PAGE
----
fore, always. been vague and indefinite. A mere intention to commit a crimedoeB not render a person amenable to law. It must be manifested by some accompanyinK act of willful wrong or culpable negligence to make it criminal in law. A man's motives and intentions can only be properly inferred from the means which he uses, and the acts which he does. An attempt imports something done towards the accomplishment of a conceived purpose, without success. An attempt to commit a crime is an incomplete effort made by some act intermediate to a criminal intention and a consummated crime. The intentiiln of the actor can alone be clearly ascertained by the movements which he has made to complete his design. The criminal nature of an offense is a conclusion of law derived from the facts and circumstances of the case. In an attempt to commit a crime, the acts and words of a wrong-doer are, therefore, essential ingredients to constitute an offense, and show the purpose he had in view. The word "attempt" is generally used in the law in describing the offense of an unsuccessful effort to commit a crime; but it has no technical meaning importing sufficient legal certainty as to the manner, the means USl;ld, and the intention of the wrong-doer. Its force and effect in an indictment was dependent upon a statement of the facts and circumstances that accompanied and constituted the illegal effort alleged. An assault is an attempt to do some personal violence to another, and the word "assault" has acquired a technical signification that imports an allegation of intentional violence and illegality. This definite technical meaning of the word makes it unnecessary, in an indictment for an assault with intent to commit a. crime, to describe such offense with the same particularity that would be required in an indictment for the commission of the crime itself. In the indictment now before us, for an attempt to rescue spiritllous liquors duly seized by the officers of the law, if it had been alleged that such attempt was made by an assault upon such officers while in the discharge of their official duty, such allegation would I have been sufficiently definite, and would have been supported by the evidence offered on the trial. In 2 Whart. erim. Law, § 2686, there is a definition of an indictable attempt to commit a crime, and it is as full and accurate as can, probably, be made; but Mr. Wharton says, in a subsequent section, (2703,) Attempt is a term peculiarly indefinite." The indefinite nature of the offense, at common law. of an attempt to commit a crime, has induced the enactment of many statutes in England and this country, setting forth, in express terms, what acts shall constitute an attempt to commit the crimes referred to in such statutes. In a case not thus specifically defined, the offense of an attempt to commit a crime, although declared, in general terms, in a statute as a crime, remains as at common law, and its nature is dependent upon its peculiar circumstances, and they must be distinctly alleged in an indictment. The overt acts or words that indicate the intention of the alleged wrongdoer must be considered by the jury, upon the evidence, in determining the essential question-whether such intention was criminal. Everything necessary to be proved must be alleged.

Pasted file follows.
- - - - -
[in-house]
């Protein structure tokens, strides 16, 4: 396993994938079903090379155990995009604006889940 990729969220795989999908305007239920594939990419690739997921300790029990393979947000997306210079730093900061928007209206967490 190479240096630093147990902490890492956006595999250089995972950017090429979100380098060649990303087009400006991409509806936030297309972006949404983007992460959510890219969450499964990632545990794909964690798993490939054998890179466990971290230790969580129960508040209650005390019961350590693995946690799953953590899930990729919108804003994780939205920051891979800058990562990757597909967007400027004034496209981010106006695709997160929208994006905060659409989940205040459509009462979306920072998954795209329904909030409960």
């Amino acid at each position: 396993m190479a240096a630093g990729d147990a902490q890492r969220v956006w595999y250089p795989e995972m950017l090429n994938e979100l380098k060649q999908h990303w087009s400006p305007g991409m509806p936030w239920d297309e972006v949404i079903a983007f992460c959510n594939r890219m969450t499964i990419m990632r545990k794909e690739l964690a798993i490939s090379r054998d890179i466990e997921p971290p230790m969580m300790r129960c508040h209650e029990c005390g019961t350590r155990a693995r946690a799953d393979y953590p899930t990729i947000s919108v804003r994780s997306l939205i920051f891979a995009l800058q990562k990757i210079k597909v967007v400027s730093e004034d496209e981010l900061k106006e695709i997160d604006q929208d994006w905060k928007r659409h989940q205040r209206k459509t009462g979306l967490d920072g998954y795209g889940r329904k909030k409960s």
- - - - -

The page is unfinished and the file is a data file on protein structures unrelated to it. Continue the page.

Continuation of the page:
Brevity in pleading is very desirable in criminal cases, and unnecessary prolixity in the manner of statement should be carefully avoided; but every matter legally essential to constitute the offense must be so defin.itely alleged as to be clearly intelligible. The want of specific averment cannot be supplied by hnplication. It is not waived by the failure of the defendant to avail himselfof a demurrer, or a motion to quash, and it is not cured after verdict by any United States statute of jeofails. There are many non-essential matters that are often found in indictments that may be regarded as surplusage, while there are others that must be proved as alleged, or there will be a fatal variance on the trial. kpersonindicted for crime has a constitutional right "to be informed of the nature and cause of the accusation," byhaving the offense, and the facts that constitute it, plainly and fully alleged in the indictment, so that he may have a reasonable opportunity of introducing evidence, and making defense before a jury that can investigate the facts, and a court that can see whether the facts alleged constitute the crime charged. Every indictment should show that an offense has been committed, and Iww committed, so that the defendant may have all the privileges humanely accorded by law to all persons accused of crime,-a motion to quash the indictment, a demurrer to the indictment, a fair trial before a wellinformed jury, a motion in arrest of judgment, a writ of error, and full security against a second prosecution for the same offense. In the case U. S. v. Oruikshank, 92 U. S. 542, Chief Justice WAITE announced in clear, precise, and comprehensive terms, the requisites of a good and sufficient indictment, as settled by many adjudications; but I deem it unnecessary to quote the language so carefully and accurately employed, and so easily accessible to the legal profession. In some cases words spoken are acts sufficient to constitute an attem pt to commit a crime, if they are of such a character as to be well calculated and adapted to accoI11plish the crime intended. Thus, threats of immediate personal violence, made against a reasonably prudent and firm officer ofthe law, while in the discharge of his legal duty, well calculated to intimidate him, and make him desist from further effort to execute the mandate of the law, if they are unsuccessful, constitute the offense of an attempt to obstruct, hinder, or resist the execution of legal process. As such threatening words do not constitute the gist of the offense, they need not be set forth with particularity and accuracy in an indictment. The substance and purport will be sufficient. A general allegation of verbal threats of personal injury would be sustained by proof of any words of the defendant calculated to show a purpose of immediate violence if the unlawful demands of the wrong-doer are not complied with by the officer. There are many cases where a wrongful act is alleged in an indictment, and the evidence relied on to prove the criminal intention of the wrongdoer consists of a series of facts of a kindred nature, constituting but one offense. It is not necessary, in such cases, that each fact should be